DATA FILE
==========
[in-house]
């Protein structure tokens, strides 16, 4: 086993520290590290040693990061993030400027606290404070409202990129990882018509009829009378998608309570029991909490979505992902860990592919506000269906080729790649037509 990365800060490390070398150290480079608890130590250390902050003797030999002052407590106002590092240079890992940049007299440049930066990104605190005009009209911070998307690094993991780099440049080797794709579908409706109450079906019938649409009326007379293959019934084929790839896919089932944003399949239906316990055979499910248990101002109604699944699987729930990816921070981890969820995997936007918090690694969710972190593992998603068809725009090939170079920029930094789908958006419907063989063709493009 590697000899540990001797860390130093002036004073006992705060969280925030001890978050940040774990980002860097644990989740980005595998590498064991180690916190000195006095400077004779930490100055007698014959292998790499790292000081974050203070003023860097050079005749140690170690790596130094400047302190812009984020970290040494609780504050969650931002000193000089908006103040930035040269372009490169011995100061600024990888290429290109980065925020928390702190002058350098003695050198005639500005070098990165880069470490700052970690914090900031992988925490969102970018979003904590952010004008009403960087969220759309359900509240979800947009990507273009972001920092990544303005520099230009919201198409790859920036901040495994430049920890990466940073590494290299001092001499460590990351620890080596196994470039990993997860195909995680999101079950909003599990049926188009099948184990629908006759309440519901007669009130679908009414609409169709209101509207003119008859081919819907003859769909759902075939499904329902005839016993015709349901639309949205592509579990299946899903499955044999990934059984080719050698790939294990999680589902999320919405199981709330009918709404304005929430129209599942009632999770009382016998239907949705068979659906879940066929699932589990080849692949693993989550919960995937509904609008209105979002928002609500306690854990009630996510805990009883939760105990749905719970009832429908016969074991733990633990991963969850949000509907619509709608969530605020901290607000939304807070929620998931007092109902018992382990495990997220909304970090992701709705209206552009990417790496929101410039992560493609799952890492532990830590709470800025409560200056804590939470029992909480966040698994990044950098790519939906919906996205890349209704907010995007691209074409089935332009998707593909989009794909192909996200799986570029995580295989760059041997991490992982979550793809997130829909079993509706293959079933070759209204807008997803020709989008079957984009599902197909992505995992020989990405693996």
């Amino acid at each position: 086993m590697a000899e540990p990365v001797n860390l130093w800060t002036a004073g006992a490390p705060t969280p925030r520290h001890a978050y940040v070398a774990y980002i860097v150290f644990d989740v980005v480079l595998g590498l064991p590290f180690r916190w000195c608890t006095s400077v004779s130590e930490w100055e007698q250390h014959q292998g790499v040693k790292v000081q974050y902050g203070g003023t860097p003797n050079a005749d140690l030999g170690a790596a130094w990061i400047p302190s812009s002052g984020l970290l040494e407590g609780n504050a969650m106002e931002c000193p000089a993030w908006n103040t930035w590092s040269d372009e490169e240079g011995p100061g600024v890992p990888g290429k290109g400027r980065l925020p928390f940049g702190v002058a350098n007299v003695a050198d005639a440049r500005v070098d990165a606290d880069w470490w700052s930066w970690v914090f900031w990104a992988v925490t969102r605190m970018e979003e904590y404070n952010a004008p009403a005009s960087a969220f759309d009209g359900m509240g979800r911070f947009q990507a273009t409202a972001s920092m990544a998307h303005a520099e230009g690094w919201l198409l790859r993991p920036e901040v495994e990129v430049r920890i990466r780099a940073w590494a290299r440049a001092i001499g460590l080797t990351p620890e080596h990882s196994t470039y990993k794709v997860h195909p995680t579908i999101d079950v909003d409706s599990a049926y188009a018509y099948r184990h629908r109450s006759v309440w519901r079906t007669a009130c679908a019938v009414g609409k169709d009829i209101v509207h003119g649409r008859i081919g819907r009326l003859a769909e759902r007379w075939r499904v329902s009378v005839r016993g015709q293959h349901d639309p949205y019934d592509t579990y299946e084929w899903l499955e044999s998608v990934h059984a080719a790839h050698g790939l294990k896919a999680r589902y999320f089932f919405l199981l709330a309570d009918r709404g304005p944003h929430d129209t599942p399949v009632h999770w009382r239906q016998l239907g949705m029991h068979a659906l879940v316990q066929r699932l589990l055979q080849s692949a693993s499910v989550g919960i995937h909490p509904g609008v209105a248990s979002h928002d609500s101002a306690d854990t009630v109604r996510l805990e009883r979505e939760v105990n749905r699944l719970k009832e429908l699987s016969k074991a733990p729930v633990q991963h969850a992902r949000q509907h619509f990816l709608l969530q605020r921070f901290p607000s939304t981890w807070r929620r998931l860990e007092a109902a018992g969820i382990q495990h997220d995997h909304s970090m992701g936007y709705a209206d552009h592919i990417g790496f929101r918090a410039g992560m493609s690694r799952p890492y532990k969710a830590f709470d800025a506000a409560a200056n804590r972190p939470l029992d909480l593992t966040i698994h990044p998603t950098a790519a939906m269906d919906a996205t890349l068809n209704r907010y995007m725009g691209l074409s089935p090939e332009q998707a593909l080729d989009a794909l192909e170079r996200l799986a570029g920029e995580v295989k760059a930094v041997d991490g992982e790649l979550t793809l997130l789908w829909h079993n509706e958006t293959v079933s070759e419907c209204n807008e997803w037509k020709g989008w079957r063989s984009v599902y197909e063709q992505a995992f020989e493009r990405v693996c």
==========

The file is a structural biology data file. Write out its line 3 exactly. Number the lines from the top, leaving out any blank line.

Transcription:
């Amino acid at each position: 086993m590697a000899e540990p990365v001797n860390l130093w800060t002036a004073g006992a490390p705060t969280p925030r520290h001890a978050y940040v070398a774990y980002i860097v150290f644990d989740v980005v480079l595998g590498l064991p590290f180690r916190w000195c608890t006095s400077v004779s130590e930490w100055e007698q250390h014959q292998g790499v040693k790292v000081q974050y902050g203070g003023t860097p003797n050079a005749d140690l030999g170690a790596a130094w990061i400047p302190s812009s002052g984020l970290l040494e407590g609780n504050a969650m106002e931002c000193p000089a993030w908006n103040t930035w590092s040269d372009e490169e240079g011995p100061g600024v890992p990888g290429k290109g400027r980065l925020p928390f940049g702190v002058a350098n007299v003695a050198d005639a440049r500005v070098d990165a606290d880069w470490w700052s930066w970690v914090f900031w990104a992988v925490t969102r605190m970018e979003e904590y404070n952010a004008p009403a005009s960087a969220f759309d009209g359900m509240g979800r911070f947009q990507a273009t409202a972001s920092m990544a998307h303005a520099e230009g690094w919201l198409l790859r993991p920036e901040v495994e990129v430049r920890i990466r780099a940073w590494a290299r440049a001092i001499g460590l080797t990351p620890e080596h990882s196994t470039y990993k794709v997860h195909p995680t579908i999101d079950v909003d409706s599990a049926y188009a018509y099948r184990h629908r109450s006759v309440w519901r079906t007669a009130c679908a019938v009414g609409k169709d009829i209101v509207h003119g649409r008859i081919g819907r009326l003859a769909e759902r007379w075939r499904v329902s009378v005839r016993g015709q293959h349901d639309p949205y019934d592509t579990y299946e084929w899903l499955e044999s998608v990934h059984a080719a790839h050698g790939l294990k896919a999680r589902y999320f089932f919405l199981l709330a309570d009918r709404g304005p944003h929430d129209t599942p399949v009632h999770w009382r239906q016998l239907g949705m029991h068979a659906l879940v316990q066929r699932l589990l055979q080849s692949a693993s499910v989550g919960i995937h909490p509904g609008v209105a248990s979002h928002d609500s101002a306690d854990t009630v109604r996510l805990e009883r979505e939760v105990n749905r699944l719970k009832e429908l699987s016969k074991a733990p729930v633990q991963h969850a992902r949000q509907h619509f990816l709608l969530q605020r921070f901290p607000s939304t981890w807070r929620r998931l860990e007092a109902a018992g969820i382990q495990h997220d995997h909304s970090m992701g936007y709705a209206d552009h592919i990417g790496f929101r918090a410039g992560m493609s690694r799952p890492y532990k969710a830590f709470d800025a506000a409560a200056n804590r972190p939470l029992d909480l593992t966040i698994h990044p998603t950098a790519a939906m269906d919906a996205t890349l068809n209704r907010y995007m725009g691209l074409s089935p090939e332009q998707a593909l080729d989009a794909l192909e170079r996200l799986a570029g920029e995580v295989k760059a930094v041997d991490g992982e790649l979550t793809l997130l789908w829909h079993n509706e958006t293959v079933s070759e419907c209204n807008e997803w037509k020709g989008w079957r063989s984009v599902y197909e063709q992505a995992f020989e493009r990405v693996c």